Death Keepers – Rock This World (Fighter Records)Monday, 5th February 2018
Born to the scene in late 2011, Spain’s Death Keepers aim to keep the 80’s heavy metal sound alive. Releasing an EP in 2013 with On the Sacred Way, they’ve had time to develop their material and maintain a steady lineup with drummer Miki Hunter since 2015. Rock This World contains eleven tracks of anthem-oriented arrangements, featuring big, booming choruses and supplementary heavy riffs and energetic lead breaks that galvanize audiences. Not as if the pointy logo, red-colored axe and lightning strikes emanating from the cover wouldn’t clue you in to this quintet’s sonic stance, right?
The instrumental “Thriving Forecast” features a slower, subtle arrangement with alluring keyboards and bluesy riffs, opening with acoustic guitar lines before transforming into something emotionally engaging, featuring exotic lead break textures and tradeoffs in a Gary Moore/John Norum-like vernacular. Stretching their fiery twin harmony wings a la Iron Maiden, “Wildfire” is a second-half favorite, the gang-oriented chorus serving as a foil for Dey Rus’ higher pitched, Kai Hansen-oriented vocal melodies. Classical touches for the bass/guitar serve and volley on the 55 second “Invention IV”, while motorcycle engine revving signals the start of the record on “Rock & Roll City”, a heads-down power number in line with 80’s Judas Priest or Accept. Death Keepers excel at that mid-tempo build up arrangement, where the excitement builds through guitar and vocal tradeoffs – “Fire Angel” convincing through it’s “Holy Diver”-ish main riff and soaring moments during the Eddy Gary/Antonio Maties lead break back and forth action.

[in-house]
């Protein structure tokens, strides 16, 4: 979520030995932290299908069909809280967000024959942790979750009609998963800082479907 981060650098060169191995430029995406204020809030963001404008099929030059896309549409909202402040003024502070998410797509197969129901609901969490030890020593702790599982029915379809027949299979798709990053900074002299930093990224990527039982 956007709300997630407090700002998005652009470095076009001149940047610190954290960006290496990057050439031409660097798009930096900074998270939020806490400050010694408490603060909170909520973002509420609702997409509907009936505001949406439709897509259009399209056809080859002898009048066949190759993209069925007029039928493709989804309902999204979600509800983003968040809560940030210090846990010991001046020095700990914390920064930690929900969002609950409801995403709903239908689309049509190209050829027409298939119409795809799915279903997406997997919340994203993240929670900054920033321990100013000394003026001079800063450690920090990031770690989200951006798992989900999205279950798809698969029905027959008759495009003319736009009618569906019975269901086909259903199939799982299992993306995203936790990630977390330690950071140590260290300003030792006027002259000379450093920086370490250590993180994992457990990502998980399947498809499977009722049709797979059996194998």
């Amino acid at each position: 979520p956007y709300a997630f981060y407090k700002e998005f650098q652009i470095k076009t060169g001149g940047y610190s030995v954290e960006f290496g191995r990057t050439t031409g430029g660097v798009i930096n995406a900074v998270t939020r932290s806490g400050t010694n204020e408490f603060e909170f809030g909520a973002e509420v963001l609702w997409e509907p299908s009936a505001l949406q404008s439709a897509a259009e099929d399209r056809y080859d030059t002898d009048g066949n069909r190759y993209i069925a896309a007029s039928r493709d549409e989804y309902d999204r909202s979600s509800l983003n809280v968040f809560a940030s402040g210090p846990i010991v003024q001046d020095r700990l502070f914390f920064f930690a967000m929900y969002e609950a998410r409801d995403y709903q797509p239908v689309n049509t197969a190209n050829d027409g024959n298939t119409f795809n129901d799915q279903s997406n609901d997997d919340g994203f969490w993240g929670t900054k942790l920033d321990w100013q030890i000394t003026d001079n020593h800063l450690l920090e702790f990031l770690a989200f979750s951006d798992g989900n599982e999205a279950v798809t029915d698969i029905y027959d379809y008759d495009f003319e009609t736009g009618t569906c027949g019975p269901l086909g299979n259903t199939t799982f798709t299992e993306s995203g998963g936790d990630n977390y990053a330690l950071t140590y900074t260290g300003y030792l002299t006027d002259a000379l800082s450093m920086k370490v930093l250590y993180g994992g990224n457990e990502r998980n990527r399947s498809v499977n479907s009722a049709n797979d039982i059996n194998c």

There are growing pains to be had, for Dey has English enunciation issues that hopefully can be smoothed out over time (the aforementioned “Fire Angel” sounding more like ‘Fire Anger’ in the chorus), and often the band get rather repetitious on the chorus four times over per song – but these aren’t deal breakers to the enjoyment of these tracks. Ending on a lengthy note for the 8:49 power ballad “Smooth Hit Love”, Rock This World puts Death Keepers in that 80’s Teutonic meets American metal classification – a classic, song-oriented stance that probably possesses more staying power for those 35 and older.